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to be less significant that I hoped they’d be. Like many in 2001, I was persuaded that by blocking signal transduction pathways in tumor cells, we’d have a dramatic effect on tumor progression and survival. Despite an enormous amount of work at Amgen and other companies, the output has been modest. While we registered an important drug, which is efficacious in a number of patients, we failed in a number of areas.
On Vectibix, Amgen’s first anti-tumor medicine for colorectal cancer, which fell short of expectations:
Vectibix is a good drug for a small number of people, and is not nearly as effective as it should have been. It was a disappointment for me.
On why the time and expense of drug development keeps getting worse:
There’s no doubt it is harder now to register new (FDA-approved) drugs than it was a couple decades ago when I started. It’s harder for a number of reasons. There’s less room for new drugs. Generic penetration has had a pretty big effect on the impact of new pharmaceuticals. It’s impossible to bring forward a new drug that offers modest improvement when you’re competing with generics that cost pennies a day.
Not inappropriately, we’ve raised the bar dramatically on what we expect from new drugs. They have to have a clearly better benefit/risk profile. The FDA now wants to see more long-term outcome studies. That raises the expense of development substantially, when you’re talking about larger clinical trials.
On the other hand, I’d say the productivity of the biopharma research community, while declining, isn’t declining in the same way for all organizations. Matt Herper at Forbes, in what I think he’d say was a pretty simple but useful analysis, looked at the total spending on R&D, the number of drugs registered at major companies, and the amount of R&D spending per registered drug. Amgen was most productive, and AstraZeneca was the worst. And there was a big range from top to bottom. My view of this is that yes, it’s more expensive, and yes, it’s harder than ever before, and the only way to success is to eschew distraction. It’s so hard to do, to focus only on things that can make a real difference.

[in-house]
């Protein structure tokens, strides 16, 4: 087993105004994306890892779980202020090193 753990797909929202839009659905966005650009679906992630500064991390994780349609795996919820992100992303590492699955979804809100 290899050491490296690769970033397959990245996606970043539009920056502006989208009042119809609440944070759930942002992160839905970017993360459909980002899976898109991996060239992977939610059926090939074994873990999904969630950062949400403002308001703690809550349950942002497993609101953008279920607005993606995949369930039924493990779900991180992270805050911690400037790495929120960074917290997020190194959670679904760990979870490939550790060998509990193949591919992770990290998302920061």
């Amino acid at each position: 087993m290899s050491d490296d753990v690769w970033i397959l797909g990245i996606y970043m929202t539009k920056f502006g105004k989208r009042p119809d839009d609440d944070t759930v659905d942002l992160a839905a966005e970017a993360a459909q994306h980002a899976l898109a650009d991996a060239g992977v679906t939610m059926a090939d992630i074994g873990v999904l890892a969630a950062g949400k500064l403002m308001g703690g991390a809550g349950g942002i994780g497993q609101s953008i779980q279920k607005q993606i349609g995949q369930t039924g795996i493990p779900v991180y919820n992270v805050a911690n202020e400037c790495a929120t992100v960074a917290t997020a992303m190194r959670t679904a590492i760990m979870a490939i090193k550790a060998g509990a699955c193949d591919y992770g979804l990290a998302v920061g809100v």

On which pipeline program investors should watch at Amgen:
One that is getting a lot of attention is AMG145, which is a PCSK9-targeted therapy for cholesterol reduction. We described recently that we are seeing quite dramatic lowering of LDL cholesterol in patients who are unable to get to their goal with statins. There are millions of patients who could benefit from a drug like this.
This drug is interesting for another reason as well. When I came to Amgen, it wasn’t my goal to bring biotech to primary care. What we succeeded in doing here, through improved efficiencies, we ended up building a biotech organization that’s comfortable bringing biotech products to a primary care environment. You have denosumab in osteoporosis, which is a primary care indication. Look at how well it’s doing. AMG145 could do a similar thing. It may just be a natural evolution, in terms of how companies evolve. It took a lot of hard work, to get manufacturing to work at that scale, and clinical results on that scale, but we are now in position to deliver biotech products into a primary care environment.
On whether he considered staying to work under new CEO Bob Bradway:
No. Kevin (Sharer) and I talked about this last fall, and we agreed there’s a natural time for leadership transition. It was important for a new team to take over. We wanted to try to engineer something that’s rare in this business—an orderly transition in leadership. Kevin had privilege of building a new team with George (Morrow) and me, and he wanted Bob Bradway to have the same opportunity. Both of us had groomed our successors. I have complete confidence in Sean Harper, that he will do a terrific job, and it’s time for him. I’m happy to consult, happy to provide advice, but if I’ve done my job well, pretty soon he and others won’t need my advice or want it.
On what he’s going to do next:
I’m more committed than ever to the application of fundamental research to important problems in clinical care. I’m prepared to look in a variety of things, whether that’s in the for-profit or non-profit settings. I spent a lot of time in academic environment at the University of Washington, and have a lot of respect for what people are doing there.
I’m having conversations with academic institutes and other companies. Don’t rule out the possibility that I might be involved with a small company as well. I’m no less energetic than I was 11 years ago when I took the Amgen job.
On the one thing he wishes he could do over:
I’d do everything faster. That’s easy to say. In retrospect, the decisions you make seem straightforward. But at the time, they are fraught with challenges and they take time to sort through. Doing your deliberations, while squeezing down the amount of time you spend on them, that’s a discipline.
On one big piece of advice he’s given to his successor:
I don’t know if I can’t pick just one, but I think the advice I gave to Sean (Harper) is the same I’d give to the industry. Eschew distraction. It’s the most challenging problem facing our industry. The challenge is to identify the critically important things that warrant your attention, and throw yourself 100 percent into those things.
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